The Survivor Benefit Plan is part of the retirement plan. Military members, when they retire, receive what’s called “retired/retainer pay” because they are subject to recall. As part of that benefit system, they can opt at the point of retirement to elect a survivor benefit. A survivor benefit is basically the retirement benefit that’s received once a member dies. If you have an intact marriage, you generally elect a survivor benefit. The premium is 6-8% of the monthly retirement benefits.
Then when the member dies, the surviving spouse receives an amount that’s equal to up to 55% of what the total pension would be. In a divorce – especially for a long-term marriage – the divorcing spouse generally wants survivor benefit as well. The quirk with the military survivor benefit is that you can only elect one person. You can’t elect multiple ones as you can with a federal civilian survivor benefit.
If someone’s divorced and has multiple wives, they can each take a share of the survivor benefit. For the military it’s all or nothing. Usually in a long-term marriage, the courts in Virginia at least will award the full survivor benefits to the divorced spouse and each party will pay their share of it from the retirement benefits received.
If an active service member dies before retirement, is their ex-spouse covered under the Survivor Benefit Plan?
Only if they’re named as a survivor beneficiary – but they are not going to receive any of their other benefits like life insurance and the automatic death benefits that would normally be paid to a spouse, because they are not the spouse and those are not divisible in divorce.
Does the ex-spouse of the military retiree need to do anything to receive the former spouse benefits coverage?
To get the survivor benefit coverage, you need to either be awarded it in a court order by a judge or have agreed with your spouse that you’ll receive it. Then your property settlement agreement is generally made into a court order. After the divorce, you need to submit your court order, your final divorce decree, your property settlement agreement, or whatever the particular term for it is in your jurisdiction. If you have entered into a special order to divide the retirement benefits, submit that retirement benefits order to the Department of Finance and Accounting Services (DFAS) – who will be your lifelong friend, DFAS runs the military retirement complex. To submit everything immediately is best. There’s a rule for it. If you don’t submit the survivor benefit order within a year of the divorce, then you will lose it even if you have been awarded it in court. What technically happens is you submit the orders and the military inquires of the member whether they’re going to deem to elect the ex-spouse. Most of the time they don’t fill out the paperwork, so then the military DFAS will accept the court orders as a deemed election of the former spouse to obtain the survivor benefit, but they will only do that within one year of the divorce. If you submit your paperwork to DFAS one year and a day after the divorce decree is entered, they will not give you the survivor benefit. There is nothing a state court can do about that.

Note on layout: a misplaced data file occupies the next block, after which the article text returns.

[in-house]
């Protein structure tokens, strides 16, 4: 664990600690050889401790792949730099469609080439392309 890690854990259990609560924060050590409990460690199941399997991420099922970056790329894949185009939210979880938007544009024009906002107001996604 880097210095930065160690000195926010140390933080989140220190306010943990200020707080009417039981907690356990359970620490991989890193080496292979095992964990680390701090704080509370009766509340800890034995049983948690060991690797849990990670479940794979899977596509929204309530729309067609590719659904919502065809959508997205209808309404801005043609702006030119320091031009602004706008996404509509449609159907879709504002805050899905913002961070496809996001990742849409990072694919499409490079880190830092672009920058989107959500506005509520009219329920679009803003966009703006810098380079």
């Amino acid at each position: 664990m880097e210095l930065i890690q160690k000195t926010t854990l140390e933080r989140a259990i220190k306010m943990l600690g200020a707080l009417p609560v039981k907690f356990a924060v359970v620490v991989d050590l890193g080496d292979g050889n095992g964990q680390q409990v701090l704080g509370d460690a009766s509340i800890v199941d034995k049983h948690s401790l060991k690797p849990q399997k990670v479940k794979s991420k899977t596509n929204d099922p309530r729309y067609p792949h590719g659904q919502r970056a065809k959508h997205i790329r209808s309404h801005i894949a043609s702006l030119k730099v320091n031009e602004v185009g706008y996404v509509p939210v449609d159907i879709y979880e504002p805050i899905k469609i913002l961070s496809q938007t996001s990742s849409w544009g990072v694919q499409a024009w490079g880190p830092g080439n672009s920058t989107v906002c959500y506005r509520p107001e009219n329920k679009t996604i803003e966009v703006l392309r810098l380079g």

If a service member’s former spouse who is currently receiving survivor benefit annuity decides to remarry, does he or she lose that annuity?
If the former spouse remarries before she or he turns the age of 55, they lose a survivor annuity and you can’t get it back.
If the service member’s family is currently living on base, will the ex-spouse have to move after the divorce is final? What if they have children?
Once you are divorced from a military member, you cannot live on base. Generally, you will have been moved off base before the time of the final divorce decree and the children go with whoever has custody of them. If the ex-spouse has custody of the children, he/she and the children will have to move off base. You cannot have that benefit. You can’t live in base housing. You can’t live in base subsidized housing. It’s only for members, so you absolutely have to move.
Can an ex-spouse receive spousal support in addition to a share of the military member’s retirement plan?
There’s nothing prohibiting that. It depends on the income situation of the parties in addition to the retirement. In the Northern Virginia area, it’s not uncommon. Military members of rank, especially, retire and receive very well-paying jobs in the private sector, and long-term marriages generally lead to spousal support in that scenario. Even if they’re not of rank, if they’re a tech specialist, they can receive jobs of substantial income and there’s nothing that prohibits a former spouse from receiving spousal support in addition to a retirement share.
That’s not to say every single one is, but there’s nothing prohibiting it. It’s not that uncommon, depending on the income structure. Military members, bear in mind, start receiving their retirement as soon as they retire. They don’t have to wait until age 65 like most civilians’ benefits.
You can have someone who went in the military at age 19 and have to have 20 years to get a pension retirement. They retire at age 39, they’re drawing a pension, and they’ve got another job. It’s not that unusual to request spousal support, and again, the particular income structure depends on whether or not a party will receive spousal support.